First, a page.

Posts Tagged With: historic architecture

Mysore Palace–India

Mysore is known as the City of Palaces. It houses several palaces and temples that have seen decades of changes in the city. The most well known of all these historic structures is the Mysore Place, also known as Amba Vilas Palace and Main Palace. The palace belonged to the Royal family of Mysore, the Wadiyars. Way back in the 14th century this structure was made of wood and mud. It got damaged by various environmental forces several times later. Subsequently in 1897, the job of rebuilding the whole palace was handed over to the British architect, Henry Irwin.

It took 5 years for this palace to build and it uses different architectural styles – Rajput, Hind, Muslim and Gothic. it is built using fine granite and pink marble. Its tallest tower is 145 meters in height.

The palace has now been converted into a museum housing beautiful antiques and artefacts like lamps, mirrors, furniture and statues. Lot of walls of corridors and halls adorned with wonderful paintings of the royal family and scenes of the Royal family from the olden days. Some magnificent rooms like Diwan-E-Khaas (where the king addressed audiences), Diwane-E-Aam (which was used for public gatherings) and Marriage Pavilion (which is a large octagonal room located on the ground floor). All rooms are grandly decorated with ornamental pillars, stunning stained glass roofs, gigantic chandeliers, and geometrical design mosaic marble tiles. It is very sad that photography is not allowed inside the palace; I missed a great photography experience.

The Royal family gets involved with the people during Dusshera (falls in September or October) celebrations which are considered big in the whole of Karnataka. On the 10th day of the festival, a huge procession, consisting of elephants and other floats, is led from the palace. This festival has been celebrated by the Wadiyars since decades and it still celebrated in an extravagant way. The whole palace is lit up using around 97000 lights. Even today, the king himself travels in a traditional way in a silver palanquin form the palace to the Bhuveshwari temple.

The royal family was in news lately for the sad demise of their last king, Srikanta Datta Narsimharaja Wadiyar. He has not left behind any heirs (which the locals blame on a 400 year old curse).

The palace reflects the grandeur and royalty of the regal lineage. Once you are inside the palace, look at the thrones, large paintings of noble women wearing rich silk sarees, ornate railings and visualize the palace in its functional state, it is a rather extraordinary feeling. It totally captivates you. This destination must not be missed if you are touring Bangalore or Karnataka.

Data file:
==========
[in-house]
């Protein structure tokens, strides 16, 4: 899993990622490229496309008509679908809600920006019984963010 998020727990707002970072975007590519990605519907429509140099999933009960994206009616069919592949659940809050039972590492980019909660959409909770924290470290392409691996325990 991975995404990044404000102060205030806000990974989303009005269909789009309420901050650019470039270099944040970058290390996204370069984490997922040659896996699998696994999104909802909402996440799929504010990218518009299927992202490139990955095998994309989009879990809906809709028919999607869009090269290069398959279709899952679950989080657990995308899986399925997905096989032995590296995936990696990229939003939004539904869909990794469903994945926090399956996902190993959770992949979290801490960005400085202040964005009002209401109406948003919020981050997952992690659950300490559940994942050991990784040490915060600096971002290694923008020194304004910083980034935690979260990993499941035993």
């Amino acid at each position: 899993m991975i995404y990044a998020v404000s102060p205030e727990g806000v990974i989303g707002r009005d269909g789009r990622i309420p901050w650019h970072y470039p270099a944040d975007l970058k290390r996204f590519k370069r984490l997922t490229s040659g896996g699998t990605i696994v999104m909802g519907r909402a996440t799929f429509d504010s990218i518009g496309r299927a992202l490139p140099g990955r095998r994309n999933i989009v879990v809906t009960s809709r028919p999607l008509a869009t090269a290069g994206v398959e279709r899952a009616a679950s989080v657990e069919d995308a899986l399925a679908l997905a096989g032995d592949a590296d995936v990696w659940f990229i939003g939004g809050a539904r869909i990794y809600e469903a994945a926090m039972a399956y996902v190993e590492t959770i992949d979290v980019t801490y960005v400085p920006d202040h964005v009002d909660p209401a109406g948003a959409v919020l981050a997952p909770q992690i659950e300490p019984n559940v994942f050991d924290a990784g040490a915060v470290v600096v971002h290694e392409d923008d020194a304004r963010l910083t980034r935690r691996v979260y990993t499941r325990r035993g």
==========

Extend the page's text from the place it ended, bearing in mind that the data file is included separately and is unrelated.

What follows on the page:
A few notes:

– Palace timings are 10:00 am to 5:30 pm. Entry fee for Indian Adults is Rs. 40 and for Foreigners is Rs. 200.

– The palace is illuminated on Sundays and Public Holidays. Keep in mind, though, that it gets extremely crowded on holidays.

– Sound and Light show is conducted on all days between 7:00 pm to 7:30 pm.

– Photography is strictly prohibited inside the palace. You can take your time to roam around in front and side and take lots of pictures. Camera has to be deposited at the locker room located immediately after the main entrance.

– You are not allowed to wear shoes inside the palace. There are shelves arranged to keep shoes. You will be given a token in return.

No doubt I loved the palace and found it very impressive. But there are 2 things that upset me. For one, I found the staff pretty rude and rough. It was very crowded the day I went there and maybe they got aggressive trying to control the crowd. But, it completely spoiled the experience. They were almost treating people like cattle. Secondly, you remove your shoes at the entrance and exit the palace towards the back. You then need to take a complete round to reach the front again to collect your shoes. That path is made of cobblestone; so it is very hot. Kids will find this task very difficult. Camel and elephant rides happen on the same path and so, it is dirty too. Walking barefoot on this path was such a downer. It is a better idea to carry your shoes in your bag and wear them immediately after exiting the palace.

Mysore Palace 2

Mysore Palace 6

Mysore Palace 4

Mysore Palace 3

Mysore Palace 5

Mysore Palace 1

Mysore Palace 7

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Categories: India, Photography, South India, Travel | Tags: , , , , , | 8 Comments

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